Whether it’s a shopping spree, quitting out of the blue, or doing something reckless, impulsive people may only focus on the immediate gratification of doing something.

For example, they may buy a new car or a new property without even thinking if it’s a wise financial investment. 

They end up making decisions and actions that they regret because these ultimately led to debt and damaged relationships. 

8) They struggle to take responsibility for their actions

Many of us have played the blame game at one point or another. Impulsive people, however, take this game to an extreme level because they fail to realize that what they did was wrong.

And once they start to play this toxic game, it’s hard for them to stop. 

When something bad happens, they fail to see their “fault” in it. They respond defensively by pointing fingers at others, which is another way of saying “The problem isn’t me, it’s you.”

9) They find it difficult to deal with criticism 

Impulsive people often take criticism personally. Of course, critical comments can be very hard to digest. 

But for impulsive people, receiving criticisms — constructive or not — can become an intense, emotional experience.

They tend to feel very overwhelmed and react with sudden and surprising outbursts of crying, anger, yelling, and other aggressive behaviors. 

10) They ignore social clues

This goes back to our earlier point about how impulsive people may lack a sense of social boundaries.

They have trouble making genuine connections because they can’t seem to read social clues — from laughing nervously to crossing arms, giving funny looks, and all other subtle signs that they’re making people uncomfortable.

It seems that they may be oblivious to the reactions of people around them. 

Final thoughts

Dealing with inconsistency and a lack of predictability in actions and emotions is no easy feat.

But there are ways for impulsive people to keep their urges in check and improve their relationships. They may try to …..

  • Look for patterns and identify triggers. This means understanding the causes or reasons why people are tempted to act impulsively so they can prevent them the next time around.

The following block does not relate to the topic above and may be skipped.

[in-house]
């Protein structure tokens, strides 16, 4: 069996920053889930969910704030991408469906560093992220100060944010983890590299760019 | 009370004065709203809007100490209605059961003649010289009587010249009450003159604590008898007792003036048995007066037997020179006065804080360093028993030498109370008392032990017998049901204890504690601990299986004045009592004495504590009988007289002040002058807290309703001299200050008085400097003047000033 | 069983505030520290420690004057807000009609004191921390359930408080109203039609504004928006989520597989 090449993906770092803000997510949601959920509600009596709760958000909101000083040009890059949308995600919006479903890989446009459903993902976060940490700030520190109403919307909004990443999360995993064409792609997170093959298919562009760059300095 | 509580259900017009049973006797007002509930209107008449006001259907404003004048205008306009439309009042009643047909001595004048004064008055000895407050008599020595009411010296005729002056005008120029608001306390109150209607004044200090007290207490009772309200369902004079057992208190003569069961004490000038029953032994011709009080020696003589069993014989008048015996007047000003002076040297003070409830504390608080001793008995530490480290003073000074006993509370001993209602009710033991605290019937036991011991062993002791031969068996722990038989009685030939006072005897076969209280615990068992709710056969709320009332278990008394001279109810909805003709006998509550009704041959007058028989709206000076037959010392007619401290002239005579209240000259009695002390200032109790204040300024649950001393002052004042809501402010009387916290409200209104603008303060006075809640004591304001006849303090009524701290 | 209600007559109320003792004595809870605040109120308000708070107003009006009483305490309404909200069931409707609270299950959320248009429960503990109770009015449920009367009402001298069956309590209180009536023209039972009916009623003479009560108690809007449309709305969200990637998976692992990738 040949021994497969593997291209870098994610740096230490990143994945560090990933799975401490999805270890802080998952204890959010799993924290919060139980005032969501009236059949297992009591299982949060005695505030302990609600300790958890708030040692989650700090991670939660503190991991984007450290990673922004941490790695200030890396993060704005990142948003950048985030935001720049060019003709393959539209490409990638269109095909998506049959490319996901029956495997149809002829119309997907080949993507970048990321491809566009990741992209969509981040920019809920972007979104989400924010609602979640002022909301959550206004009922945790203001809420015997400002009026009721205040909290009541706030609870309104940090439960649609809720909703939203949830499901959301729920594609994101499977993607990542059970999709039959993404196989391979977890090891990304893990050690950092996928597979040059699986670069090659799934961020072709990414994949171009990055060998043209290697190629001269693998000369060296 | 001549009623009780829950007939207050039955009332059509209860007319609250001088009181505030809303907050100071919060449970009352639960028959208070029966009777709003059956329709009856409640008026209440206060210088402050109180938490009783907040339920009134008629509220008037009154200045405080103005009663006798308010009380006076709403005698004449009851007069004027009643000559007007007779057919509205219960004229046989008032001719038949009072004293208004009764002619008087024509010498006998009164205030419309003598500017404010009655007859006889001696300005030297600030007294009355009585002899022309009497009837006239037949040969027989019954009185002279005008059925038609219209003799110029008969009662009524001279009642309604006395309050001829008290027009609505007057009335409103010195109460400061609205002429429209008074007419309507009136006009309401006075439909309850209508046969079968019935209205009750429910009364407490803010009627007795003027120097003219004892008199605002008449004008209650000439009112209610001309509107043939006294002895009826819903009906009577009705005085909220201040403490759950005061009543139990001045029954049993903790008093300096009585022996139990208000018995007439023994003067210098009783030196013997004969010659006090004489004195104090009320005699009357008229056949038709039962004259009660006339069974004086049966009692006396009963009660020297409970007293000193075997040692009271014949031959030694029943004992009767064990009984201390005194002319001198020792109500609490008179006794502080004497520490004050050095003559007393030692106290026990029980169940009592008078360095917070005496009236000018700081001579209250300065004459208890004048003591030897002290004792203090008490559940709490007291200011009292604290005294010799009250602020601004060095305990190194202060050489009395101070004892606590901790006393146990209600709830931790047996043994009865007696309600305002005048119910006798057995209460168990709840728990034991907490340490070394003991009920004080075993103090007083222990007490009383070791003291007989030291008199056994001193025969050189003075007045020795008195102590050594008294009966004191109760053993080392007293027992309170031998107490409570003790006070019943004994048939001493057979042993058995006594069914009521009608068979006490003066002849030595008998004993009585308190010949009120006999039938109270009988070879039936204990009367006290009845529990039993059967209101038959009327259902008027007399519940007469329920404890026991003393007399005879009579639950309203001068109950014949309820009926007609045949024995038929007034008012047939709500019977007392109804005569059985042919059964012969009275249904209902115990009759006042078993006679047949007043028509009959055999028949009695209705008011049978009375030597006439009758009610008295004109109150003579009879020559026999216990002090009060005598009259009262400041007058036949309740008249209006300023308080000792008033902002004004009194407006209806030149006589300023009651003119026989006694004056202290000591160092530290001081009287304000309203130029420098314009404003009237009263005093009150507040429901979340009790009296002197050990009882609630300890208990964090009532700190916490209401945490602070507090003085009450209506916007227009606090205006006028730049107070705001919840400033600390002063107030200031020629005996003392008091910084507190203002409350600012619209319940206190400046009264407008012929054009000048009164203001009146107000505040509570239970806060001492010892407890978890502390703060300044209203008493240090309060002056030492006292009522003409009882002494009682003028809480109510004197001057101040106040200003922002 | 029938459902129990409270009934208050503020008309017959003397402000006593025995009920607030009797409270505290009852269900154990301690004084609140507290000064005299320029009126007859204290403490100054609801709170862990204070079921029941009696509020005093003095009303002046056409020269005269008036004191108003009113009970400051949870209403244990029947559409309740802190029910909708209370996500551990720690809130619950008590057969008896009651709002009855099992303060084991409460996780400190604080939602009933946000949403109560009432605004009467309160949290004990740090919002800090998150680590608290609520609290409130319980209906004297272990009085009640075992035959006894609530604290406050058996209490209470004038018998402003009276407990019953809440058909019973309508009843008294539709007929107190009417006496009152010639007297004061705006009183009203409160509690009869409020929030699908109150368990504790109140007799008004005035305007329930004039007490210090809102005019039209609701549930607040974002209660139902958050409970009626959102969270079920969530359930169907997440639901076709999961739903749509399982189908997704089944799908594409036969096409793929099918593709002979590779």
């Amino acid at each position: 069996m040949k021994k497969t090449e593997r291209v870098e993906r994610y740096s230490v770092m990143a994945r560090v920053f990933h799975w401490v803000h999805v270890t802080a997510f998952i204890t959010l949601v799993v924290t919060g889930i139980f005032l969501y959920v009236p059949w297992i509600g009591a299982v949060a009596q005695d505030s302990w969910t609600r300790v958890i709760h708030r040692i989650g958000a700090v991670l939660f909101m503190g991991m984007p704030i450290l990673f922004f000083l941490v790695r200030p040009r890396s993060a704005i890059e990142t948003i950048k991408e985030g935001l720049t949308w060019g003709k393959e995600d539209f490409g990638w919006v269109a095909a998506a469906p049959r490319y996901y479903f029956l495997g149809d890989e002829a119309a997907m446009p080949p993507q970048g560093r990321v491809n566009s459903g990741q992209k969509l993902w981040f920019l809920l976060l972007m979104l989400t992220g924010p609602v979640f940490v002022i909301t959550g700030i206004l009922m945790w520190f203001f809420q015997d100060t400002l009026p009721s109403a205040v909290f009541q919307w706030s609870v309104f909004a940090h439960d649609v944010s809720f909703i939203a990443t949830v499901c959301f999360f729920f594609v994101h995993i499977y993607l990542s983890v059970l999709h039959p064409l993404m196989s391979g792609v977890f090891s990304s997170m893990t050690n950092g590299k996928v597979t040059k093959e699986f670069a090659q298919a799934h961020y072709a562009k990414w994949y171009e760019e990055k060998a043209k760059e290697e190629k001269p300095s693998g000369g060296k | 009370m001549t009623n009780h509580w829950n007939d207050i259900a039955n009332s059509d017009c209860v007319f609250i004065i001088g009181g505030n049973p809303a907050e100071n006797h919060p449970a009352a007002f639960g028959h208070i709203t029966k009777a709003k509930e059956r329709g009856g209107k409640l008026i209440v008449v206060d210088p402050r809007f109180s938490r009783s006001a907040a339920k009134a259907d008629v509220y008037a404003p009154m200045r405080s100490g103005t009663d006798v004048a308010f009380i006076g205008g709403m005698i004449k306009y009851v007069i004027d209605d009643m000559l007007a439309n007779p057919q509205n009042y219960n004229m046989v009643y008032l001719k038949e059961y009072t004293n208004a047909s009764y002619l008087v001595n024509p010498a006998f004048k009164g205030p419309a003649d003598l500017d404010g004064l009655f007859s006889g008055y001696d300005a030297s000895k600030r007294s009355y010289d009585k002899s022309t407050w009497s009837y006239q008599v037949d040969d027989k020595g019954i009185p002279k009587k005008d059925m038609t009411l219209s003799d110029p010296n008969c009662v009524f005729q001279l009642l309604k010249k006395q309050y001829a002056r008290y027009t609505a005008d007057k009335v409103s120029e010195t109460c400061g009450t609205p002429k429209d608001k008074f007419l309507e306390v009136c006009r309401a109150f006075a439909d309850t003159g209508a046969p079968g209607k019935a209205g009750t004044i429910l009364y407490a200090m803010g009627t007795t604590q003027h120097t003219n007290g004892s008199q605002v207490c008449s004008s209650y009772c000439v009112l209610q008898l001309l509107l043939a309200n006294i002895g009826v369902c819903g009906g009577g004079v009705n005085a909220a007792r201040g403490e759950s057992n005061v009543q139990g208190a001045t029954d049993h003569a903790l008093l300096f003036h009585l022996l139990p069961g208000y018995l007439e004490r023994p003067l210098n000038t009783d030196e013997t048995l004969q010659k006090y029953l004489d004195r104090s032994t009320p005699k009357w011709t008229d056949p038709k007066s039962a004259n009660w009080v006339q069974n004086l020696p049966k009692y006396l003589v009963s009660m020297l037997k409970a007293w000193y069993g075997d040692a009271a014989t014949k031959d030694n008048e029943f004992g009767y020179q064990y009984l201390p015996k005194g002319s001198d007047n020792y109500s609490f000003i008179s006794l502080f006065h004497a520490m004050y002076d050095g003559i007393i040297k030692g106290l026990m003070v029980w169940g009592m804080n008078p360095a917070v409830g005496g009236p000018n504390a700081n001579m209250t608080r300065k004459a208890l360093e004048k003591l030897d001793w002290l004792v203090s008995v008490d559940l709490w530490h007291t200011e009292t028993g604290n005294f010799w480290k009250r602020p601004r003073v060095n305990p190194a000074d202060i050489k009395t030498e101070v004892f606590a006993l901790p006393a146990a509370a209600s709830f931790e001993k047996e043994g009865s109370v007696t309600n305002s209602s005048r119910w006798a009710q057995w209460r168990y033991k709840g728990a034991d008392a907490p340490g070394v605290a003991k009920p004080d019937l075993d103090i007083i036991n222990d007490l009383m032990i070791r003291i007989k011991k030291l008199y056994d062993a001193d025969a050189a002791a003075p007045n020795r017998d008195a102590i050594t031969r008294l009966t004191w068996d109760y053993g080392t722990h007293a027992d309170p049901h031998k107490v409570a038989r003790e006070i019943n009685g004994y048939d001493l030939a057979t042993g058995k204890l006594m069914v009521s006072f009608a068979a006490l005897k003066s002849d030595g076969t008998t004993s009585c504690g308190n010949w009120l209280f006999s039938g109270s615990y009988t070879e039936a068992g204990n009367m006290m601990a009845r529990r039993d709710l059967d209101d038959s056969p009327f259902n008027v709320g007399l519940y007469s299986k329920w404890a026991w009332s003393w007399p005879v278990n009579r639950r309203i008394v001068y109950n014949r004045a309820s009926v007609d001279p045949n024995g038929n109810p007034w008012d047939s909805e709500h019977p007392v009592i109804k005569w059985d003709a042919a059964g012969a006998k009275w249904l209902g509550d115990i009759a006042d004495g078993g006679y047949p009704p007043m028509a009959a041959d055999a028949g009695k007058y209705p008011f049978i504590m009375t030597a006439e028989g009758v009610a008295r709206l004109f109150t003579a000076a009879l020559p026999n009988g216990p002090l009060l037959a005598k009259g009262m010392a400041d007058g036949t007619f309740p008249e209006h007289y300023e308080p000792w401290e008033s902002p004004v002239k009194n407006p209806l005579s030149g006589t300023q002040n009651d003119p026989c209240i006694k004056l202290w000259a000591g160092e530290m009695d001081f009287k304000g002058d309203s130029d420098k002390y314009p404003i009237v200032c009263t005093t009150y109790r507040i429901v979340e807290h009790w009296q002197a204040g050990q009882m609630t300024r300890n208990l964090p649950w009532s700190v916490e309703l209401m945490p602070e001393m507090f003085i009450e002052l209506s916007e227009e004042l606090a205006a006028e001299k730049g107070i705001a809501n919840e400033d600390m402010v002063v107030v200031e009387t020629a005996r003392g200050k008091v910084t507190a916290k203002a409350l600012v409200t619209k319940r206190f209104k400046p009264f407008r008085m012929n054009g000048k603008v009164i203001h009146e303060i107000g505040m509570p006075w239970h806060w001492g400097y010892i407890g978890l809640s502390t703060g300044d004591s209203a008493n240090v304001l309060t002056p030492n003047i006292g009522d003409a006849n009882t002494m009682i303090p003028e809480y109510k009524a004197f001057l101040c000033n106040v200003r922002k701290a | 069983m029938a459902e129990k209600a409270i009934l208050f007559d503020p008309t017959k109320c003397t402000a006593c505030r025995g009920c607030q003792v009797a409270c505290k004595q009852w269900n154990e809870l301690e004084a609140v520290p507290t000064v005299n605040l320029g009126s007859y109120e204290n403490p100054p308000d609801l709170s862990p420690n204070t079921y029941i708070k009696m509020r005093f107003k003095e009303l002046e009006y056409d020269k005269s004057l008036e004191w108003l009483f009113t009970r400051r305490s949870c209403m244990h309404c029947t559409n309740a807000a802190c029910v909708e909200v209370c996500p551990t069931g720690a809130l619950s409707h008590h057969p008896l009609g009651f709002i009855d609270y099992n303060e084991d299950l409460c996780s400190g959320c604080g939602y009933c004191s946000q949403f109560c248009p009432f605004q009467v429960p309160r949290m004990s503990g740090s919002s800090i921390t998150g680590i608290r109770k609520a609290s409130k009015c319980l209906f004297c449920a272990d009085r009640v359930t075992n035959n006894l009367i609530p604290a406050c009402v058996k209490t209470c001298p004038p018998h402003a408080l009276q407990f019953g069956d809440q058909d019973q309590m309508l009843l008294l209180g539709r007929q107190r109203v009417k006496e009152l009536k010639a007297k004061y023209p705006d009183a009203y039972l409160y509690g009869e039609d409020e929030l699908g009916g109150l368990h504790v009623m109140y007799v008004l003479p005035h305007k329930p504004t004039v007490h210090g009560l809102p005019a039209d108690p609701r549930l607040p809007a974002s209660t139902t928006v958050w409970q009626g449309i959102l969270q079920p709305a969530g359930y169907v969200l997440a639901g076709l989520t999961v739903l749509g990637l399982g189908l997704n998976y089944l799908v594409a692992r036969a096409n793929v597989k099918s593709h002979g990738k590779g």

• Pause before doing anything. Any time they realize that they’re starting to get emotional and feel the urge to act or react quickly, they may make a mental note to stop and think. Take a step back to consider how their decisions and actions may affect other people.
  • Ask for feedback. Asking for help from family, friends, and people they can trust can help impulsive people gain a fresh perspective and shed light on the consequences of their behavior. 
  • Seek professional help. Professional therapy may help impulsive people navigate their concerns and manage their impulsive behavior so that it doesn’t destroy relationships.

Lost Your Sense of Purpose?

In this age of information overload and pressure to meet others’ expectations, many struggle to connect with their core purpose and values. It’s easy to lose your inner compass.

Jeanette Brown created this free values discovery PDF to help clarify your deepest motivations and beliefs. As an experienced life coach and self-improvement teacher, Jeanette guides people through major transitions by realigning them with their principles.

Her uniquely insightful values exercises will illuminate what inspires you, what you stand for, and how you aim to operate. This serves as a refreshing filter to tune out societal noise so you can make choices rooted in what matters most to you.

With your values clearly anchored, you’ll gain direction, motivation and the compass to navigate decisions from your best self – rather than fleeting emotion or outside influences.

Stop drifting without purpose. Rediscover what makes you come alive with Jeanette Brown’s values clarity guide.

 

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Tina Fey

I'm Tina Fey, the founder of the blog Love Connection. I've extremely passionate about sharing relationship advice. I've studied psychology and have my Masters in marital, family, and relationship counseling. I hope with all my heart to help you improve your relationships, and I hope that even if one thing I write helps you, it means more to me than just about anything else in the world. Check out my blog Love Connection, and if you want to get in touch with me, hit me up on Twitter